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Hymned thanks, and beadsmen praying,
With sheathed sword the urchin playing ;
Blazon'd hall with torches burning,
Cheerful morn in peace returning ;
Converse sweet that strangely borrows
Present bliss from former sorrows,
O who can tell each blessed sight and sound,
That says, He with us bides, our long, long lost is
THE HOMES OF ENGLAND. The stately homes of England,
How beautiful they stand!
Amidst their tall ancestral trees,
O’er all the pleasant land !
The deer across their greensward bound
Through shade and sunny gleam,
And the swan glides past them with the sound
Of some rejoicing stream.
The merry homes of England !
Around their hearths by night,
What gladsome looks of household love
Meet in the ruddy light.
There woman's voice flows forth in song,
Or childhood's tale is told;
Or lips move tunefully along,
Some glorious page of old.
The blessed homes of England !
How softly on their bowers
Is laid the holy quietness
That breathes from Sabbath-hours !
Solemn, yet sweet, the church-bell's chime
Floats through their woods at morn,
All other sounds in that still time
Of breeze and leaf are born.
The cottage homes of England !
By thousands on her plains,
They are smiling o'er the silvery brook,
And round the hamlet-fanes.
Through glowing orchards forth they peep,
Each from its nook of leaves ;
And fearless there the lowly sleep,
As the bird beneath their eaves.
The free fair homes of England !
Long, long in hut and hall
May hearts of native proof be reared
To guard each hallowed wall.
And green for ever be the groves,
And bright the flowery sod,
Where first the child's glad spirit loves
Its country and its God.
THE GRAVE OF KÖRNER. CHARLES Theodore Korner, the celebrated young German poet and soldier, was killed in a skirmish with a detachment of French troops, on the 20th of August, 1813, a
few hours after the composition of his popular piece,
“ The Sword Song.” He was buried at the village of
Wobbelin, in Mecklenburgh, under a beautiful Oak, in a
recess of which he had frequently deposited verses, com-
posed by him while campaigning in its vicinity. The
monument erected to his memory beneath this tree is of
cast-iron, and the upper part is wrought into a Lyre and
Sword, a favourite emblem of Korner's, from which one
of his works had been entitled. Near the grave of the
poet is that of his only sister, who died of grief for his
loss, having only survived him long enough to complete
his portrait, and a drawing of his burial-place. Over the
gate of the cemetery is engraved one of his own lines :
“ Vergiss die treuen Todten nicht."-" Forget not the
faithful Dead.See Downes's Letters from Mecklen-
burgh, and Korner's Prosaische Aufsatze, &c. Von C. A.
GREEN wave the Oak for ever o'er thy rest !
Thou that beneath its crowning foliage sleepest,
And, in the stillness of thy Country's breast,
Thy place of memory, as an altar, keepest !
Brightly thy spirit o'er her hills was poured,
Thou of the Lyre and Sword !
Rest, Bard! rest, Soldier!-By the Father's hand,
Here shall the Child of after years be led,
With his wreath-offering silently to stand
In the hushed presence of the glorious dead,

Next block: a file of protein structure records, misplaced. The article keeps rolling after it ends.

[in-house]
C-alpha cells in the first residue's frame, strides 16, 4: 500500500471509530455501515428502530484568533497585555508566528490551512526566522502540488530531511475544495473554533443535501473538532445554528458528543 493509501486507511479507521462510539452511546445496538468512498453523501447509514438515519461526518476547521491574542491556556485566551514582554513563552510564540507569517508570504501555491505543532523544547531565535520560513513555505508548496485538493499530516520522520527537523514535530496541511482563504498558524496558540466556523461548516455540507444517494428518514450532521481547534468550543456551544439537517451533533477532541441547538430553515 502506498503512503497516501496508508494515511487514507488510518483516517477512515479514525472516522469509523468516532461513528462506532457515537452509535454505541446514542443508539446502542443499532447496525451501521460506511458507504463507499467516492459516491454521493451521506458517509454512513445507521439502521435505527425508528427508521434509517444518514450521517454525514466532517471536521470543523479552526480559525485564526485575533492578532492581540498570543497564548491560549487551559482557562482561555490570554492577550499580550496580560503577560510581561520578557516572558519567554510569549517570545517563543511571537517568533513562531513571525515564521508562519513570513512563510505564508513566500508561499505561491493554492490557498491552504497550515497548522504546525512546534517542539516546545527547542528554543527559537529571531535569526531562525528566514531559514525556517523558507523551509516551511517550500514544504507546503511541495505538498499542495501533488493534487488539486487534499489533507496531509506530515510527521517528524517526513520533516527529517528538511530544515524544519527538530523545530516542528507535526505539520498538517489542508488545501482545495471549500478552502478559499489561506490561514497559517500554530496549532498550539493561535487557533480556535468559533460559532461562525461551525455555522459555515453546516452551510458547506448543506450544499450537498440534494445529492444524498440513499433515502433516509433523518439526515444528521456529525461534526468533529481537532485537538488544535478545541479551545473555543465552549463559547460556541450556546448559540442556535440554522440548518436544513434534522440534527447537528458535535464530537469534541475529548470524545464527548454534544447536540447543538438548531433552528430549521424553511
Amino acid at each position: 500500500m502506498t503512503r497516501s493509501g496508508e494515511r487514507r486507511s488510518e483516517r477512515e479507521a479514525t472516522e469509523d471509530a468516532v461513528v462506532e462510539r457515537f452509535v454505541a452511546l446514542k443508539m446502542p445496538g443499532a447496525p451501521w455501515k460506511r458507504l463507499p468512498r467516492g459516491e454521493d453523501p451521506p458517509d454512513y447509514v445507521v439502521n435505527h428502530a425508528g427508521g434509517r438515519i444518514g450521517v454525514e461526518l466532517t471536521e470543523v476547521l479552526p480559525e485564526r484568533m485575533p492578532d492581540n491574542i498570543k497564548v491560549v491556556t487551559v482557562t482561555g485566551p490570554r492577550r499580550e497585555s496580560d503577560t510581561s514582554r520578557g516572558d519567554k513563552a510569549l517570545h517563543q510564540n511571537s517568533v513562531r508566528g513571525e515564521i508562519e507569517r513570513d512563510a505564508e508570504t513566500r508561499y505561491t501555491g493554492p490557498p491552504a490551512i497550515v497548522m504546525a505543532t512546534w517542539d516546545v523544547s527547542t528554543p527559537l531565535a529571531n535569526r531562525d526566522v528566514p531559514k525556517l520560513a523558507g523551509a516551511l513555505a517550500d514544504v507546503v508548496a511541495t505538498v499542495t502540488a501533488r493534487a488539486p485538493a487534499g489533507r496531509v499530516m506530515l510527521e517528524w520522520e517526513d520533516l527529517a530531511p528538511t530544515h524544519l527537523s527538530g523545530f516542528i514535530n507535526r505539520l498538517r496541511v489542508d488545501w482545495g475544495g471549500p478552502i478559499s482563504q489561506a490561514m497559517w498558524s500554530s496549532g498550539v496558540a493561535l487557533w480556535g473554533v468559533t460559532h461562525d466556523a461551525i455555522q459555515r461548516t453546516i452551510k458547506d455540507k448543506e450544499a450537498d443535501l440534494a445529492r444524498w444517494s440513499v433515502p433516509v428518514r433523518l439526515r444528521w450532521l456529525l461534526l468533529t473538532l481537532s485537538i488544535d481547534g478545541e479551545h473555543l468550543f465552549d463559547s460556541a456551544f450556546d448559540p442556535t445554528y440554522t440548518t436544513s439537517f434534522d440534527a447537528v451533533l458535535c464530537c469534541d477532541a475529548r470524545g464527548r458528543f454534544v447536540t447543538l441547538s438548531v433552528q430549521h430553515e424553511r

Soldier and Bard !-For thou thy path hast trod
With Freedom and with God !
The Oak waved proudly o'er thy burial-rite,
On thy crowned bier to slumber warriors bore
And with true hearts, thy brethren of the fight Wept as they vailed their drooping banners o'er
thee, And the deep guns with rolling peal gave token,
That Lyre and Sword were broken!
Thou hast a hero's tomb !-A lowlier bed
Is hers, the gentle girl, beside thee lying,
The gentle girl, that bowed her fair young head,
When thou wert gone, in silent sorrow dying.''
Brother ! true friend! the tender and the brave !
She pined to share thy grave.
Fame was thy gift from others--but for her
To whom the wide earth held that only spot-
-She loved thee lovely in your lives ye were,
And in your early deaths divided not !
Thou hast thine Oak—thy trophy—what hath she?
Her own blest place by thee.
It was thy spirit, Brother! which had made
The bright world glorious to her thoughtful eye,
Since first in childhood ʼmidst the vines ye played,
And sent glad singing through the free blue sky!
Ye were but two !-and when that spirit passed,
Wo to the one, the last!
Wo, yet not long !-She lingered but to trace
Thine image from the image in her breast;
Once, once again to see that buried face
But smile upon her ere she went to rest!
Too sad a smile its living light was o'er,
It answered hers no more !
The Earth grew silent when thy voice departed, The Home too lonely whence thy step had fled, What then was left for her, the faithful-hearted ? Death, death, to still the yearning for the dead ! Softly she perished—be the Flower deplored
Here, with the Lyre and Sword !
Have ye not met ere now?--So let those trust, That meet for moments but to part for years, That weep, watch, pray, to hold back dust from
dust, That love where love is but a fount of tears ! Brother ! sweet Sister - peace around ye dwell !
Lyre, Sword, and Flower, farewell !
I COME, I come ! ye have call’d me long,
I come o'er the mountains with light and song!
Ye may trace my step o'er the wakening earth,
By the winds which tell of the violet's birth,
By the primrose-stars in the shadowy grass,
By the green leaves opening as I pass.
I have breathed on the South, and the chestnut
flowers, By thousands, have burst from the forest-bowers, And the ancient graves, and the fallen fanes, Are veil'd with wreaths on Italian plains.